Although motorcycle liability insurance is not required in Washington, it is still a good idea to have insurance coverage to protect yourself or someone else in the event of a motorcycle accident. This coverage is especially important if you have a home or other assets that you wish to protect. If you cause an accident and you don’t have insurance, the injured party may seek compensation which could put you and your loved ones in financial risk.
Aside from purchasing auto liability insurance, other ways to prove financial responsibility include certificate of deposit of $60,000 or liability bond of $60,000 (RCW 46.30.020). If you purchase the motorcycle on loan, the lender might require that you have liability insurance.
Similarly, if you are hit by a driver who is uninsured or underinsured, it is imperative to have UIM/UM coverage. Typically, motorcyclists are injured severally in an accident and the state’s minimum policy limit of $25,000 will not cover the injuries, wage lose, and non-economic damages. Without having insurance, you put you and your loved ones in financial risk. It is also crucial to be aware that insurers are permitted to exclude losses from those operating motorcycles from their insurance policies.
What Are The Types Of Motorcycle Insurance Coverage?
It is not mandatory to purchase motorcycle insurance, although motorcyclists should consider purchasing at least the minimum amount of liability required for automobiles:
- $25,000 for bodily injury of one person per accident
- $50,000 for bodily injury for two or more people per accident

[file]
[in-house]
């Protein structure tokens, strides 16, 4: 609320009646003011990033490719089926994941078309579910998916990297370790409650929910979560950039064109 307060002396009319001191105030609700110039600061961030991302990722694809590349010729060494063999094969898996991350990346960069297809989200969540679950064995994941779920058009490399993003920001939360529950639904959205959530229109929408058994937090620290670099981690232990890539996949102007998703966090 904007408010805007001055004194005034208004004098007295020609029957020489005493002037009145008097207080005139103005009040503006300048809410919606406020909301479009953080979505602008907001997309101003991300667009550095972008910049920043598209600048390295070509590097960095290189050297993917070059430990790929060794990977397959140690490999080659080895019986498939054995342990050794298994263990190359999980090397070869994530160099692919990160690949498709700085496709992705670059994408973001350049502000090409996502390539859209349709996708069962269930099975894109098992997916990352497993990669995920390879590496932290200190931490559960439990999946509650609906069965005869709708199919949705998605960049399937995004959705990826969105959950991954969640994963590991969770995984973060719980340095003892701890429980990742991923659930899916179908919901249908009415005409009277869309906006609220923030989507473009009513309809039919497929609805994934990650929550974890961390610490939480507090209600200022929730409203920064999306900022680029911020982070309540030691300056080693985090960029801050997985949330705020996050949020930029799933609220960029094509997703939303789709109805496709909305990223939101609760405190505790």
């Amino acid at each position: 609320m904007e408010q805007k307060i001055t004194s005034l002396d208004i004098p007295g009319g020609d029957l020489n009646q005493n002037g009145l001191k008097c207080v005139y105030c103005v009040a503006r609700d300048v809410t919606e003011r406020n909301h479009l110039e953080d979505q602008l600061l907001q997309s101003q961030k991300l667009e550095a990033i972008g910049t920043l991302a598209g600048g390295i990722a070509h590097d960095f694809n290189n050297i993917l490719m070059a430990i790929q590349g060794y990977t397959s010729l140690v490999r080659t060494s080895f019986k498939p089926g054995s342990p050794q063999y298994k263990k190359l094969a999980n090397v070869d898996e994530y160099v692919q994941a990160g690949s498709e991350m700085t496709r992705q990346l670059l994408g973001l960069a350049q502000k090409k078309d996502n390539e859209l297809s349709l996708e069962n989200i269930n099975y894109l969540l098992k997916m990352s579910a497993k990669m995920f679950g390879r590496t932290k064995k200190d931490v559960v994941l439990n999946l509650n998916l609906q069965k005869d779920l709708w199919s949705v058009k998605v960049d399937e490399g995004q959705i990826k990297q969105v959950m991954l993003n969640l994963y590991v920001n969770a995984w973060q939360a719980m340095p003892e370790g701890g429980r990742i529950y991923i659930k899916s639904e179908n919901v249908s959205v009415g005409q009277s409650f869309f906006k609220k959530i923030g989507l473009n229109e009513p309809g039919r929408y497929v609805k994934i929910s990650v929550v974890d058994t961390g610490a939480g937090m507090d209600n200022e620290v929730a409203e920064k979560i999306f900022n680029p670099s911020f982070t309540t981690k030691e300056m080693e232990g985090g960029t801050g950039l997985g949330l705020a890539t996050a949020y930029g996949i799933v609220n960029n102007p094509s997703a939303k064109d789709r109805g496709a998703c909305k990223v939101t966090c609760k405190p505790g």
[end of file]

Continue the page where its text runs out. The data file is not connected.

- $10,000 for injury to or destruction of property of others per accident
- You may also purchase Personal Injury Protection (PIP) to help cover your own medical costs and wage lost after an accident.
Typically, $25,000 does not go very far in an automobile or motorcycle accident claim. If the accident is severe, half of this amount may go towards the first ambulance ride and medical stay in the emergency room. Since $25,000 usually is not adequate in a severe auto or motorcycle accident, it is important to consider purchasing higher policy limits.
What About Proof Of Insurance?
If you chose to carry insurance on your motorcycle, it is a good idea to carry the card with you while riding the motorcycle. This way, if you are involved in an accident, you have all of the information that you need to exchange with the other party involved in the accident.
What Are Motorcycle Endorsements In Washington State?
Although motorcycle insurance is not required in Washington State, having a motorcycle endorsement is a requirement. The endorsement demonstrates that the rider has at least minimal skills and knowledge regarding safe motorcycle operation. In 2007, Washington State adjusted its vehicle code to allow law enforcement officers to impound motorcycles of unendorsed riders. This was enacted to mandate riders get their endorsements as well as penalize the drivers who are unendorsed.
There are two ways that a motorcyclist can get their endorsement:
- Pass the knowledge and riding skills test at an approved motorcycle training school. Once you pass the knowledge test, you may apply for an instruction permit. After you pass the knowledge and riding tests, you may bring your score sheet to any driver licensing office within one year of passing the test to get your motorcycle endorsement.
- Complete and pass a motorcycle safety course at an approved motorcycle training school.
Motorcyclists have more strict regulations to comply with than drivers do. These regulations include: motorcycle endorsement, required eye protection and helmet use, maximum handle height, maximum volume, and random, periodic safety inspections. Riders are allowed to side two abreast, however lane splitting with a motor vehicle is prohibited.
Motorcycle insurance requirements are much different than auto insurance requirements in Washington State. While a motorcycle endorsement teaches and possibly increases the rider’s safety, it provides the rider with minimal protection. Insurance coverage is the only way to financially protect yourself, your family, and your assets in the event of an accident.